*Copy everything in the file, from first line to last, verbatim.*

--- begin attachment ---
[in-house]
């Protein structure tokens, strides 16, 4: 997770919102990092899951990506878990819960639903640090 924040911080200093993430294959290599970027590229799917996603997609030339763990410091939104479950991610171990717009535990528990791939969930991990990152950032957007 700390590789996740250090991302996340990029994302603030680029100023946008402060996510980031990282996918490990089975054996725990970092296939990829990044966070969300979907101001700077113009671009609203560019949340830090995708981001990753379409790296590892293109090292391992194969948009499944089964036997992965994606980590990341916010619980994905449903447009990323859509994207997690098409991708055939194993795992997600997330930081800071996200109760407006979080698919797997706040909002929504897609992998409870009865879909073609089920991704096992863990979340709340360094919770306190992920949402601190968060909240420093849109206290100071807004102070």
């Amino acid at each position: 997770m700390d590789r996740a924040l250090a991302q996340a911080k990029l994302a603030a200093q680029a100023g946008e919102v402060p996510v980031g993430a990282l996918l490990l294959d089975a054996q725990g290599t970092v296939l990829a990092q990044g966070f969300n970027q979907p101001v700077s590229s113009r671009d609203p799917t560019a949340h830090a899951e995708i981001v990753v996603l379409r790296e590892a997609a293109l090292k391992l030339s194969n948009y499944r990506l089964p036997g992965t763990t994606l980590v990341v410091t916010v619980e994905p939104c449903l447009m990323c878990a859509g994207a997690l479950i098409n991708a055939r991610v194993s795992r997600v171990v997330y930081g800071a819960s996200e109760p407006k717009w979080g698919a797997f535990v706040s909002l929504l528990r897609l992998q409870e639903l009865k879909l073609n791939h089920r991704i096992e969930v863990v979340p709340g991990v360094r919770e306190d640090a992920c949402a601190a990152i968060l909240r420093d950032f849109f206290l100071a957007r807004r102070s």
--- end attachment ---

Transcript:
[in-house]
């Protein structure tokens, strides 16, 4: 997770919102990092899951990506878990819960639903640090 924040911080200093993430294959290599970027590229799917996603997609030339763990410091939104479950991610171990717009535990528990791939969930991990990152950032957007 700390590789996740250090991302996340990029994302603030680029100023946008402060996510980031990282996918490990089975054996725990970092296939990829990044966070969300979907101001700077113009671009609203560019949340830090995708981001990753379409790296590892293109090292391992194969948009499944089964036997992965994606980590990341916010619980994905449903447009990323859509994207997690098409991708055939194993795992997600997330930081800071996200109760407006979080698919797997706040909002929504897609992998409870009865879909073609089920991704096992863990979340709340360094919770306190992920949402601190968060909240420093849109206290100071807004102070």
């Amino acid at each position: 997770m700390d590789r996740a924040l250090a991302q996340a911080k990029l994302a603030a200093q680029a100023g946008e919102v402060p996510v980031g993430a990282l996918l490990l294959d089975a054996q725990g290599t970092v296939l990829a990092q990044g966070f969300n970027q979907p101001v700077s590229s113009r671009d609203p799917t560019a949340h830090a899951e995708i981001v990753v996603l379409r790296e590892a997609a293109l090292k391992l030339s194969n948009y499944r990506l089964p036997g992965t763990t994606l980590v990341v410091t916010v619980e994905p939104c449903l447009m990323c878990a859509g994207a997690l479950i098409n991708a055939r991610v194993s795992r997600v171990v997330y930081g800071a819960s996200e109760p407006k717009w979080g698919a797997f535990v706040s909002l929504l528990r897609l992998q409870e639903l009865k879909l073609n791939h089920r991704i096992e969930v863990v979340p709340g991990v360094r919770e306190d640090a992920c949402a601190a990152i968060l909240r420093d950032f849109f206290l100071a957007r807004r102070s």